Linked by Thom Holwerda on Sun 16th Sep 2007 20:39 UTC, submitted by M-Saunders
OSNews, Generic OSes MikeOS 1.0 has been released. It is an open source PC operating system, designed as a tutor for basic OS design and x86 assembly language. "MikeOS is a 16-bit operating system for x86 PCs, written in assembly language, which boots from a floppy disk or CD-ROM. It features a text-based dialog-driven user interface, a command-line, support for FAT12 (DOS) floppies and PC speaker sound. It can load external programs and has over 30 system calls. Basic DOS .COM program support is also included." This version includes a complete Handbook with a whole section on writing your own OS.
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RE[3]: Sounds interesting.
by jal_ on Mon 17th Sep 2007 10:56 UTC in reply to "RE[2]: Sounds interesting."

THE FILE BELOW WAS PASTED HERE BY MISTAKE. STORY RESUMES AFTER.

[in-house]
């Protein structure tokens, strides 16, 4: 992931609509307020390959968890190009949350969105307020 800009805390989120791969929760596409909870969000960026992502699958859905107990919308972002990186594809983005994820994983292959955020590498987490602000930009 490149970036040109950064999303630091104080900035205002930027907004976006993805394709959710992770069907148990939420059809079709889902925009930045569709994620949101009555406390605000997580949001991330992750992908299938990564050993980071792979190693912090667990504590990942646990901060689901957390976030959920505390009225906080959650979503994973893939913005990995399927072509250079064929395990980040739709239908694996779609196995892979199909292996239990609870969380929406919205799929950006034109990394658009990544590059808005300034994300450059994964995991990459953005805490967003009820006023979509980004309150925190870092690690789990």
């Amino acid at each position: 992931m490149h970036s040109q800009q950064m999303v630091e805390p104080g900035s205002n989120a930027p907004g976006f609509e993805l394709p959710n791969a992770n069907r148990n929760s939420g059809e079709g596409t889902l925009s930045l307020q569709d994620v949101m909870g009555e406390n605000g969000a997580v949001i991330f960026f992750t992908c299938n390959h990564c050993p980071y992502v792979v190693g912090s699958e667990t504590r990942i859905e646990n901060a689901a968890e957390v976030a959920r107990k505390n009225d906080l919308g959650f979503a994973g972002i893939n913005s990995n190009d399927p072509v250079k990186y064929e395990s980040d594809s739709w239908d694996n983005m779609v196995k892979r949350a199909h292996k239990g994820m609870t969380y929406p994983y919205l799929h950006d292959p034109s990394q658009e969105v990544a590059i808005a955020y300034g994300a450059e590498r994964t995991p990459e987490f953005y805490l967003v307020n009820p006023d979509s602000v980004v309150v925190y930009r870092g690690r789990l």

Member since:

It would be if MikeOS was meant to be a modern, general-purpose operating system. But it's not; it's a learning tool, and 16-bit real mode assembly is quite simple to grasp.

I agree that real mode is perhaps better to use when starting out, but to call 16-bit real mode assembly 'quite simple' is a bit of an overstatement, with its total non-ortogonalness and weird memory layout. Yes, some asm must be learned to get the thing to boot etc., but a higher level language like C is really better to use as a teaching instrument, to hide all this crappy IA16 stuff.


Reply Parent Score: 2

RE[4]: Sounds interesting.
by M-Saunders on Mon 17th Sep 2007 11:28 in reply to "RE[3]: Sounds interesting."
M-Saunders Member since:

It's what you make of it. Yes, 16-bit real mode memory management is hideous, but MikeOS avoids that completely by residing in a single 64K segment. The code never ventures outside that, so we can forget the memory complications.

And yes, x86 asm isn't as nice as, say, ARM, but the code is mostly movs, cmps and jmps, so it's not doing anything really obscure.

Reply Parent Score: 4